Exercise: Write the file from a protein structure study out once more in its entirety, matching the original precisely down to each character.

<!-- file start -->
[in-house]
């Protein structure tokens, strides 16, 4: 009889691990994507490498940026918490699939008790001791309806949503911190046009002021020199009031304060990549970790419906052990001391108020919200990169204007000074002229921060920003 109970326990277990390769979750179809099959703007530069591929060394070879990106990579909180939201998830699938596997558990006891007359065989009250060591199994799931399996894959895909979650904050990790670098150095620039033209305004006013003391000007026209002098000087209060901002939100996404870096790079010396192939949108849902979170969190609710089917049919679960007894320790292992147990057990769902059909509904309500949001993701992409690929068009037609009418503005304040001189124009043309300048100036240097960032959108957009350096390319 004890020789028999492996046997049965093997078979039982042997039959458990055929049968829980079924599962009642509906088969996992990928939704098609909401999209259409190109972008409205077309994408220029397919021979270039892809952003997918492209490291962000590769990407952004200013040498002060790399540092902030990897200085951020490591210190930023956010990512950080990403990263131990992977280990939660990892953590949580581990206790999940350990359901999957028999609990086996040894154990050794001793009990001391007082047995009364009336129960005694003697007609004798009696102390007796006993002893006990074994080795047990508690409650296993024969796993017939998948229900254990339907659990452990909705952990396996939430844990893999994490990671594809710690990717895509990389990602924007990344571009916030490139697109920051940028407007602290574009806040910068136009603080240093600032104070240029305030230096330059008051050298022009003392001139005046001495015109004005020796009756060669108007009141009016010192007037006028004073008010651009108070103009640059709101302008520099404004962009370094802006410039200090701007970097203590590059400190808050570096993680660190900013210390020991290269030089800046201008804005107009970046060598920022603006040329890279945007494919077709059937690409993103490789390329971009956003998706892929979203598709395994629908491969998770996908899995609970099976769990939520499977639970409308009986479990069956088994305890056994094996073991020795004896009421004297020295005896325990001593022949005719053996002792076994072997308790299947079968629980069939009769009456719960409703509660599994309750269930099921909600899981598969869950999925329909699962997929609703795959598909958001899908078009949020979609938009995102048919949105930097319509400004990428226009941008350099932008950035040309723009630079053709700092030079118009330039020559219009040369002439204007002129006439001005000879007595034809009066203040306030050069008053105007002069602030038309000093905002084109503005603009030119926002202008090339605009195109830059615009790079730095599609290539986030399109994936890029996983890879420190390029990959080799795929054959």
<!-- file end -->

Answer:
[in-house]
């Protein structure tokens, strides 16, 4: 009889691990994507490498940026918490699939008790001791309806949503911190046009002021020199009031304060990549970790419906052990001391108020919200990169204007000074002229921060920003 109970326990277990390769979750179809099959703007530069591929060394070879990106990579909180939201998830699938596997558990006891007359065989009250060591199994799931399996894959895909979650904050990790670098150095620039033209305004006013003391000007026209002098000087209060901002939100996404870096790079010396192939949108849902979170969190609710089917049919679960007894320790292992147990057990769902059909509904309500949001993701992409690929068009037609009418503005304040001189124009043309300048100036240097960032959108957009350096390319 004890020789028999492996046997049965093997078979039982042997039959458990055929049968829980079924599962009642509906088969996992990928939704098609909401999209259409190109972008409205077309994408220029397919021979270039892809952003997918492209490291962000590769990407952004200013040498002060790399540092902030990897200085951020490591210190930023956010990512950080990403990263131990992977280990939660990892953590949580581990206790999940350990359901999957028999609990086996040894154990050794001793009990001391007082047995009364009336129960005694003697007609004798009696102390007796006993002893006990074994080795047990508690409650296993024969796993017939998948229900254990339907659990452990909705952990396996939430844990893999994490990671594809710690990717895509990389990602924007990344571009916030490139697109920051940028407007602290574009806040910068136009603080240093600032104070240029305030230096330059008051050298022009003392001139005046001495015109004005020796009756060669108007009141009016010192007037006028004073008010651009108070103009640059709101302008520099404004962009370094802006410039200090701007970097203590590059400190808050570096993680660190900013210390020991290269030089800046201008804005107009970046060598920022603006040329890279945007494919077709059937690409993103490789390329971009956003998706892929979203598709395994629908491969998770996908899995609970099976769990939520499977639970409308009986479990069956088994305890056994094996073991020795004896009421004297020295005896325990001593022949005719053996002792076994072997308790299947079968629980069939009769009456719960409703509660599994309750269930099921909600899981598969869950999925329909699962997929609703795959598909958001899908078009949020979609938009995102048919949105930097319509400004990428226009941008350099932008950035040309723009630079053709700092030079118009330039020559219009040369002439204007002129006439001005000879007595034809009066203040306030050069008053105007002069602030038309000093905002084109503005603009030119926002202008090339605009195109830059615009790079730095599609290539986030399109994936890029996983890879420190390029990959080799795929054959």